Occupy Oakland defies vacate orders

Occupy Oakland protesters earlier this week AP Photo/Ben Margot

OAKLAND, Calif. — Hundreds of anti-Wall Street protesters defiantly remained at their campsite outside Oakland's City Hall early Saturday, despite a city order to vacate.

As the 10 p.m. time of the city's ultimatum passed Friday night, Occupy Oakland demonstrators showed no signs of departing as music blasted from the plaza. More protesters arrived with tents as midnight approached.

Earlier, city spokeswoman Karen Boyd said that Oakland gave official notice that the protesters do not have permission to remain overnight and that their encampment is breaking the law. She would not comment on what steps the city would take toward enforcing of the law.

Special section: The "Occupy" movement

There was no indication of significant police presence early Saturday. A lone Oakland police cruiser seen passing the site around 11:30 p.m. was greeted with waves from protesters.

Many protesters said they have no intentions of leaving even though the city announced Thursday that it can no longer ensure public health and safety at the site.

"I'm not going anywhere. They're going to have to come and take me away," said Christopher Dunlap, 23, who said he has been on the City Hall lawn since the first day of the encampment.

Several cities in the United States and around the world have arrested anti-Wall Street protesters who have failed to leave public areas.

While Oakland said it will no longer allow protesters to stay at the site overnight, they can demonstrate there from 6 a.m. to 10 p.m., Boyd said.

Protester Gerry Johnson, 55, who said he has been at the site for more than a week said it's unlikely his fellow demonstrators will leave.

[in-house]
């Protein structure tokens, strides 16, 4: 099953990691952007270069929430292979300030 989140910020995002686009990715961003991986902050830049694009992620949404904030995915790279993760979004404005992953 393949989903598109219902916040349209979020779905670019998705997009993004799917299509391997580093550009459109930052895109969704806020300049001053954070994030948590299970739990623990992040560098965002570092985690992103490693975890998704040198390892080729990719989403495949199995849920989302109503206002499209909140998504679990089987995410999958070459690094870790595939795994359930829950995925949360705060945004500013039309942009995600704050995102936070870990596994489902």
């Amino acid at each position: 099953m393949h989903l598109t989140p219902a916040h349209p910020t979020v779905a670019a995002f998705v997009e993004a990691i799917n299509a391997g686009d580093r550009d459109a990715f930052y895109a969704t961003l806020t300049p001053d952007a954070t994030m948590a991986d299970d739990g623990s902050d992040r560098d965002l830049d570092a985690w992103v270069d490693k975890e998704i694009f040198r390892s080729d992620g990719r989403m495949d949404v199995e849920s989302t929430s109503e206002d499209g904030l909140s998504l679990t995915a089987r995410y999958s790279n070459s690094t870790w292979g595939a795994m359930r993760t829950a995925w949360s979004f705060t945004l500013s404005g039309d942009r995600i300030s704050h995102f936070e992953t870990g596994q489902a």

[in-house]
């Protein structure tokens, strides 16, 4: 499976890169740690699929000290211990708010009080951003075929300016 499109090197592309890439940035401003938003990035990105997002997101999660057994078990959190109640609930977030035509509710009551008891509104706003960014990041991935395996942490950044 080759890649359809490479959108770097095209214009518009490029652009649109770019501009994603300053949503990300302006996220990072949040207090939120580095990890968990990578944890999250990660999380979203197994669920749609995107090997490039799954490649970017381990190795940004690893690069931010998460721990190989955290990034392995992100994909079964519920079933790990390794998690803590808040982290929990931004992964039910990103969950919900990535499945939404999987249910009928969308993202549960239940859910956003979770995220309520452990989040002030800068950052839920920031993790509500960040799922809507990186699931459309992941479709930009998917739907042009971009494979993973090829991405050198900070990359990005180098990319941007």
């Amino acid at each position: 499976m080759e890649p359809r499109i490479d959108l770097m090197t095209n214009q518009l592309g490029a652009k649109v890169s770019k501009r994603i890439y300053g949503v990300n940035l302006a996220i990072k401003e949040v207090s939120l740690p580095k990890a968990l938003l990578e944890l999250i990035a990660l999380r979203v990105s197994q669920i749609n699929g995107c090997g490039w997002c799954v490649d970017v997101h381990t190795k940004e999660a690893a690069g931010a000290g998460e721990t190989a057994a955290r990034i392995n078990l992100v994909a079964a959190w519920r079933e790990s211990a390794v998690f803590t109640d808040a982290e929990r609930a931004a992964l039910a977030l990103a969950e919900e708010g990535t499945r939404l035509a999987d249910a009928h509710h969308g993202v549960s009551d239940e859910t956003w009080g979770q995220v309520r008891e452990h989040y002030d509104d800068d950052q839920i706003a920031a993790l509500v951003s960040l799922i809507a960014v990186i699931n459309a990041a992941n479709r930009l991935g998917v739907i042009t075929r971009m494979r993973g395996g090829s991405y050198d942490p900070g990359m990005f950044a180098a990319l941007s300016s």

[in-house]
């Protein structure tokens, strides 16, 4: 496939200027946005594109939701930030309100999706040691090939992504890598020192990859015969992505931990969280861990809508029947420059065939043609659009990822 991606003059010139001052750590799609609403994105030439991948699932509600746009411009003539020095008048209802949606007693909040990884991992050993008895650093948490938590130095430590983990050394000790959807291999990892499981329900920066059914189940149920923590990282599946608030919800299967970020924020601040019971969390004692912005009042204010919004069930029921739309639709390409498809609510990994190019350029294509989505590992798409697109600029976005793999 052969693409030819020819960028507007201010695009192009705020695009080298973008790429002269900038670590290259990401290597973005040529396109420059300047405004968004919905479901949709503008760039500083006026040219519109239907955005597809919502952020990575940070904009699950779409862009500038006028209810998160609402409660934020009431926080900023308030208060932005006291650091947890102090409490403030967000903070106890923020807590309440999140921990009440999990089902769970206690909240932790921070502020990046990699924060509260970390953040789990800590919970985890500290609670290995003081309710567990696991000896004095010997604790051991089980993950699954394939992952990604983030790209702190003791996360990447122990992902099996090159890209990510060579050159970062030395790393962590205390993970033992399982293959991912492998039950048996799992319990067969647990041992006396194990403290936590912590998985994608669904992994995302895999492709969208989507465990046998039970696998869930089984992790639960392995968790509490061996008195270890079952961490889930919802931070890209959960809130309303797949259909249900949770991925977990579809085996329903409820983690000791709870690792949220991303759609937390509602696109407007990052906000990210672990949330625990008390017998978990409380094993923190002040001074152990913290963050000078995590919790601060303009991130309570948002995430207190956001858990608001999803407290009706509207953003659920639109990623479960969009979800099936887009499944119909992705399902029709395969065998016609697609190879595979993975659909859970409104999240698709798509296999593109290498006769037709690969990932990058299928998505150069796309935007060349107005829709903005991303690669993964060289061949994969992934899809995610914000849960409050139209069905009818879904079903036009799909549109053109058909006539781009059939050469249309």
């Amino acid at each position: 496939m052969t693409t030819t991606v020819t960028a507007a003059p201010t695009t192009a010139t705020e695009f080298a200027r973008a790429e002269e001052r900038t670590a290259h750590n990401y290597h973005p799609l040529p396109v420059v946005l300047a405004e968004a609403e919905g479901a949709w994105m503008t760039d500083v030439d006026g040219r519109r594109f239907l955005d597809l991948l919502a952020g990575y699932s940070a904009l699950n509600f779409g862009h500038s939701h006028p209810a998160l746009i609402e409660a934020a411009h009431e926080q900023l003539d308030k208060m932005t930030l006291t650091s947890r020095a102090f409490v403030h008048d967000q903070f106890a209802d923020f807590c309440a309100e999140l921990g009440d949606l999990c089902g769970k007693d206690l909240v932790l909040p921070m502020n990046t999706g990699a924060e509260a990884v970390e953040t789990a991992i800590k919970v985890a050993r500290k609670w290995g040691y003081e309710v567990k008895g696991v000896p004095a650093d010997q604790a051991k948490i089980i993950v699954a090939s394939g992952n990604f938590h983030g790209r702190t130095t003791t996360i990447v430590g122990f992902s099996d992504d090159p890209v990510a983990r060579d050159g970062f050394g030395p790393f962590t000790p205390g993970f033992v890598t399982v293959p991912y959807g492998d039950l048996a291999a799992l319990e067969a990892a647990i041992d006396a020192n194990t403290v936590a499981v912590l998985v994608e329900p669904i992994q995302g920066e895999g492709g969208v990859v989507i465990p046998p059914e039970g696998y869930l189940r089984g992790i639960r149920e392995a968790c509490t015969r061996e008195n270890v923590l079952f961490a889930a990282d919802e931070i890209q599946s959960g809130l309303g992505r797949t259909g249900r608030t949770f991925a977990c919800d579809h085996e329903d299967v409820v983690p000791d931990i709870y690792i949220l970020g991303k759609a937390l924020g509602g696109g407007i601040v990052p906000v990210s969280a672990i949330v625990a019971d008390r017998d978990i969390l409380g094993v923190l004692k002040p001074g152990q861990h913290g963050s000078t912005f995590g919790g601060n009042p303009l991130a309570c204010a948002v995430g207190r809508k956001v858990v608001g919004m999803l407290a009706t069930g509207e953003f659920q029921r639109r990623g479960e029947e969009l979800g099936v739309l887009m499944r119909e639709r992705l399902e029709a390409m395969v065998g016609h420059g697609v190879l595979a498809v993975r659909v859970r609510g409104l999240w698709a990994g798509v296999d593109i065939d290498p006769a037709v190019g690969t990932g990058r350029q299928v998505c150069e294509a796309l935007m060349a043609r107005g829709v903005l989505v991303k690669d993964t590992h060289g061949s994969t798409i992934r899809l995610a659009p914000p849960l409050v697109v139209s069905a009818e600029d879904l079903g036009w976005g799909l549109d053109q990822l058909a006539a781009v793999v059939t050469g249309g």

"I'm trying to keep calm," Johnson said. "We're here for a good cause. I think we'll stand our ground."

The encampment has quickly grown from a few dozen tents to more than 150, causing overcrowding and tension. Some protesters moved to another site across town.

Oakland officials had said the city was committed to allowing free speech and let protesters camp on the City Hall plaza as Mayor Jean Quan proclaimed on Wednesday that sometimes "democracy is messy.

By the next day, however, the city cited an increasing rat problem, repeated requests for protesters to remove fire hazards, then public urination and acts of violence also as reasons for them to pack up and go.

Boyd said the group cooperated in the beginning, but things had changed as they "exceeded their ability to address public health and safety issues."

"We have been very clear about the expectations," Boyd said. "It has gotten to a point where individuals can no longer maintain the plaza. It's deteriorated to the point where we needed to take strong action."

The vacate notice didn't sit well with protesters. Since their arrival, they have created a 24-hour kitchen, complete with pots, pans and a stove as well as areas for health and child care.

And despite not having a clear leader, several organizers gather daily for "general assembly" meetings and say they have activities planned outside City Hall through next week.

"We've already curbed two problems in downtown Oakland: we've solved hunger and we've solved homelessness," Shake Anderson, an organizer, said Friday. "No one is here to destroy anything ... We're not breaking any laws."

On Friday, Oakland Interim Deputy Fire Chief Lisa Baker toured the perimeter of the site after saying firefighters were threatened and harassed while responding to three 911 calls Thursday.

"Can I talk to your president? Who's in charge?" Baker asked.

Robin Woods, an Oakland Occupy member, replied, "We don't have one. This is a leaderless movement."

Baker said, "Look, we're not trying to be confrontational, but if someone calls 911, they will get the care and service that we provide."

Baker urged Woods to pass along her thoughts to organizers. The two shook hands.

Anderson, a protest organizer, said that he hopes the city doesn't try to take down the community built by demonstrators.

"This has no corporate ties. This is all public, all people, that's why this is a threat," Anderson said. "This is a peaceful assembly, so therefore if you want to violently come in here, what does that say about America?"

Comments